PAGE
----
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1. Talk Openly With Your Child
Ask a few open-ended questions everyday about your child's social life: Who did you eat lunch with? What did you do at recess? How was walking to school or traveling on the bus? Children who feel comfortable talking to parents BEFORE bullying are more likely to talk to parents about bullying AFTER it occurs.
2. Volunteer at School
67% of bullying happens when adults are not around. Make your child's environment a safe place. Spend time in your child's classroom and on the playground. Organize games and activities that encourage children to make new friends. Whether once a week or once a month, a parent's presence is powerful.
3. Remember the Golden Rule
Show your kids how to stay calm during conflict. Use good communication techniques when you feel angry at another driver, sales clerk, or even your own child. When you speak to others in a mean or abusive way, you are telling your children that bulling is ok.
4. Be on the Lookout
Recognize the possible signs of a child who is bullied: complains of headaches or stomachaches, loses belongings often, avoids recess or school activities, and arrives to school very late or very early. Talk with your child's teacher or directly with your child if you suspect bullying.
5. Teach Anti-Bullying Strategies
Develop anti-bullying and anti-victimization habits in your children as early as kindergarten. Train your children what to do - act kind, play fair, take turns - and what not to do - hit, push, or tease. Cultivate empathy by teaching your child how the other kid feels. Coach your child to firmly say "no," walk away, and ignore the bully.
6. Help Your Child’s School Eliminate Bullying
Learn about the current bullying policy at your child's school. Research shows that "zero-tolerance" policies do not work. Strong anti-bullying programs teach empathy, strategies to resist bullying, and how to become inclusive leaders. Create a healthy social climate in your child's school. Talk to your school principal. Advocate for change.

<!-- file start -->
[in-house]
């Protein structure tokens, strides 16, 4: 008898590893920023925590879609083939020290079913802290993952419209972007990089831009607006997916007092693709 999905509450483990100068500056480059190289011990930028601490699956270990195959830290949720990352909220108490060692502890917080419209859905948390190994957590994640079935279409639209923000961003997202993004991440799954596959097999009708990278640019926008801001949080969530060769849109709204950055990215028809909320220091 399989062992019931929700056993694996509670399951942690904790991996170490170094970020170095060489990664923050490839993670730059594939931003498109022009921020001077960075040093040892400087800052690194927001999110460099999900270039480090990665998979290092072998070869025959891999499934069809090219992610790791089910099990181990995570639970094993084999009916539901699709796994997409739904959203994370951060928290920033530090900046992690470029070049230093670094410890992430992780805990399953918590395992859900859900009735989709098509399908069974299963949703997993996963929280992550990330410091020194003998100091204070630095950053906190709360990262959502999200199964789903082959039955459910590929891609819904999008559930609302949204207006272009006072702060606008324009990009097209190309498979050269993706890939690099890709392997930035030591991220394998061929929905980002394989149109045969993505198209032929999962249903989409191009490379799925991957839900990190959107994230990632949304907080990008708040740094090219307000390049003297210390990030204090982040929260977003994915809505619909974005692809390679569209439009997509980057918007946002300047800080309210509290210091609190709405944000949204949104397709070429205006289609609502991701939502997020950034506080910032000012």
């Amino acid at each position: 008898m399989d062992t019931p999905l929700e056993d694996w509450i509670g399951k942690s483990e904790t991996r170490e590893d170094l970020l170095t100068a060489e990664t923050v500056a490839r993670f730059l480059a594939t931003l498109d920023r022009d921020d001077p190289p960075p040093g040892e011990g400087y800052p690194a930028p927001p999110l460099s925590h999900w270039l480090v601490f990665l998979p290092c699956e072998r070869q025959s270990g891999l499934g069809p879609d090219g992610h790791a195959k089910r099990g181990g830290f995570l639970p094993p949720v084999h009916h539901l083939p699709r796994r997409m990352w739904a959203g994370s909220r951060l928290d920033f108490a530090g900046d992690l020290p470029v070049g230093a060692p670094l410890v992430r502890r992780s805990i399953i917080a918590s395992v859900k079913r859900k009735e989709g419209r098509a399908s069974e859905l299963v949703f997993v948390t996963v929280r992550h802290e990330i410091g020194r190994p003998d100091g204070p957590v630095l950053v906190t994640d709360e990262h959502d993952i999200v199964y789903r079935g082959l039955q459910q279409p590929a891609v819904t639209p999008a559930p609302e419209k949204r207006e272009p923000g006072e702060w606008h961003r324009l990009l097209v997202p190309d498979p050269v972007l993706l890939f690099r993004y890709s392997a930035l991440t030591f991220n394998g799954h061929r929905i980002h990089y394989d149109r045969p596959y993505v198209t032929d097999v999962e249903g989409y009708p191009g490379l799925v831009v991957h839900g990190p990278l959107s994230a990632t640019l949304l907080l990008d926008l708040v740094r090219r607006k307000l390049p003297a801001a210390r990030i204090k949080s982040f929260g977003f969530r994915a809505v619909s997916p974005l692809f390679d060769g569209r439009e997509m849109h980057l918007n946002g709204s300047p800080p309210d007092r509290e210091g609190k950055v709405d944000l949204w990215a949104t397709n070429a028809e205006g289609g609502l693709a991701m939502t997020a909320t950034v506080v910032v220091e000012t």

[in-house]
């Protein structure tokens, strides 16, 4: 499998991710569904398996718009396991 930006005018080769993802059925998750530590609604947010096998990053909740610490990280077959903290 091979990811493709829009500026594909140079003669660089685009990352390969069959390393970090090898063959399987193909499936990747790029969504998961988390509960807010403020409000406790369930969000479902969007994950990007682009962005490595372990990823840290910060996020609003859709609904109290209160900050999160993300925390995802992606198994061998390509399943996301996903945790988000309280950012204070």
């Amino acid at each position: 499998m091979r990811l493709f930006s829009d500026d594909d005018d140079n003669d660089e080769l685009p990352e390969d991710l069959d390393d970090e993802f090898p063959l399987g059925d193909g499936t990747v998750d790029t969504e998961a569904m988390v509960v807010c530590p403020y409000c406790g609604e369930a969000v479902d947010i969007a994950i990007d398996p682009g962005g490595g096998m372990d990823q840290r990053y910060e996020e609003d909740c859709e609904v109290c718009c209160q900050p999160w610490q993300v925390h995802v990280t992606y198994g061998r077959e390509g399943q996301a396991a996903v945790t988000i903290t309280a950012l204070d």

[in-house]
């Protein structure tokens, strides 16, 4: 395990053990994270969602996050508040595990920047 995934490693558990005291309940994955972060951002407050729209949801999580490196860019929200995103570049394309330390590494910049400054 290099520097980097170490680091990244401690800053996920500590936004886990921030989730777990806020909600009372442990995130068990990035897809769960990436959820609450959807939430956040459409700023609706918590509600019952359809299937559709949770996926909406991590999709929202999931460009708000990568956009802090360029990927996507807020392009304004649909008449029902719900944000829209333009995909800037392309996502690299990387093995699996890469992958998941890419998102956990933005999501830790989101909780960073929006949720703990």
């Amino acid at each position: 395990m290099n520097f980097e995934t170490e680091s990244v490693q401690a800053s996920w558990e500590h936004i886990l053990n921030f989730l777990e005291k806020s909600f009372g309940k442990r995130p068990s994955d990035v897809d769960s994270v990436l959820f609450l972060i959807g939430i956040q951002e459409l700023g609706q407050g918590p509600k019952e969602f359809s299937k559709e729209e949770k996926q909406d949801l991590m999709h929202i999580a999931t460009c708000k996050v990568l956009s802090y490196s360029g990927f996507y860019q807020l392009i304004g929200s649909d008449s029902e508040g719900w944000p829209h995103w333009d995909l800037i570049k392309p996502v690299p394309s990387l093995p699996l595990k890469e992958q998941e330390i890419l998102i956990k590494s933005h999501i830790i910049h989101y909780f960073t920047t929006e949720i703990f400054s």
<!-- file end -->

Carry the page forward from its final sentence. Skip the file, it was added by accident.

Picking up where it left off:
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7. Enforce Rules About Bullying at Home
Directly tell your children that it is NOT okay to bully, be bullied, or watch others bully. Make sure they know what bullying is, and that it is not acceptable. Communicate that it is safe and necessary for them to tell you if they or another kid is bullied.
8. Teach Kids How to be Proactive Witnesses
Bystanders of bullying often feel powerless and seldom intervene. Coach your kids to take action when they see another kid being bullied. Tell your child to safely diffuse a bullying situation by yelling "STOP! You're bullying!" Encourage your child to support the victim and tell an adult.
9. Educate Your Child About Cyberbullying
Children often do not understand cyberbullying, so ask your kids what they know about it. Cyberbulling includes sending mean, rude, or threatening pictures or messages; publicly posting private information about another person; pretending to be another person online, or purposely excluding others from online groups. Limit your child's time online to lessen chances of being cyberbullied.
10. Stamp Out Bullying
Eliminate misconceptions that bullying is a normal part of growing up. Bullying harms the perpetrator, the victim, and the bystanders. The damage can last into adulthood and contribute to depression, anxiety, substance abuse, and criminal behavior. Forward this slideshow and other articles about bullying to friends, teachers, and community members.